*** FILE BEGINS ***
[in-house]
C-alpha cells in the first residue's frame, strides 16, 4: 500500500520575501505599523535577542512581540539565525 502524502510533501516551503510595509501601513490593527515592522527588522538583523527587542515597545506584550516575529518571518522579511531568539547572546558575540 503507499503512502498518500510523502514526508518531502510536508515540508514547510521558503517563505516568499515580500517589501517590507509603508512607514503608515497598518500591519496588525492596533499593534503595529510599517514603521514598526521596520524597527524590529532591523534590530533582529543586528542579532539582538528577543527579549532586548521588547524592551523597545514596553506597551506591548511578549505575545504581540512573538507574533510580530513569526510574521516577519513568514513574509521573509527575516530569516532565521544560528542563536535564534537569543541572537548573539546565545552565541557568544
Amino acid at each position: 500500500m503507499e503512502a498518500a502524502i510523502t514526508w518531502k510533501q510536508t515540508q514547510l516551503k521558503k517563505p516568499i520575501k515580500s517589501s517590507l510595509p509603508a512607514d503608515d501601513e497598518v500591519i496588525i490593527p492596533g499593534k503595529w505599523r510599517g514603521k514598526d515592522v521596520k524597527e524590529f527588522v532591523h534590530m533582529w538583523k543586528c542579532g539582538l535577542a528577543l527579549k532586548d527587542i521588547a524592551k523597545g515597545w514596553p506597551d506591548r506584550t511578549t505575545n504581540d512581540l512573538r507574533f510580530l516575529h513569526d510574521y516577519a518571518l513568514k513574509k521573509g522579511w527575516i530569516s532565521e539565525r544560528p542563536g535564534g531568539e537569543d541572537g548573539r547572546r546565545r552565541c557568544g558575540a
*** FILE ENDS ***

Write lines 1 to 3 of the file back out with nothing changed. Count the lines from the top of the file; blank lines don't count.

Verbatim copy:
[in-house]
C-alpha cells in the first residue's frame, strides 16, 4: 500500500520575501505599523535577542512581540539565525 502524502510533501516551503510595509501601513490593527515592522527588522538583523527587542515597545506584550516575529518571518522579511531568539547572546558575540 503507499503512502498518500510523502514526508518531502510536508515540508514547510521558503517563505516568499515580500517589501517590507509603508512607514503608515497598518500591519496588525492596533499593534503595529510599517514603521514598526521596520524597527524590529532591523534590530533582529543586528542579532539582538528577543527579549532586548521588547524592551523597545514596553506597551506591548511578549505575545504581540512573538507574533510580530513569526510574521516577519513568514513574509521573509527575516530569516532565521544560528542563536535564534537569543541572537548573539546565545552565541557568544
Amino acid at each position: 500500500m503507499e503512502a498518500a502524502i510523502t514526508w518531502k510533501q510536508t515540508q514547510l516551503k521558503k517563505p516568499i520575501k515580500s517589501s517590507l510595509p509603508a512607514d503608515d501601513e497598518v500591519i496588525i490593527p492596533g499593534k503595529w505599523r510599517g514603521k514598526d515592522v521596520k524597527e524590529f527588522v532591523h534590530m533582529w538583523k543586528c542579532g539582538l535577542a528577543l527579549k532586548d527587542i521588547a524592551k523597545g515597545w514596553p506597551d506591548r506584550t511578549t505575545n504581540d512581540l512573538r507574533f510580530l516575529h513569526d510574521y516577519a518571518l513568514k513574509k521573509g522579511w527575516i530569516s532565521e539565525r544560528p542563536g535564534g531568539e537569543d541572537g548573539r547572546r546565545r552565541c557568544g558575540a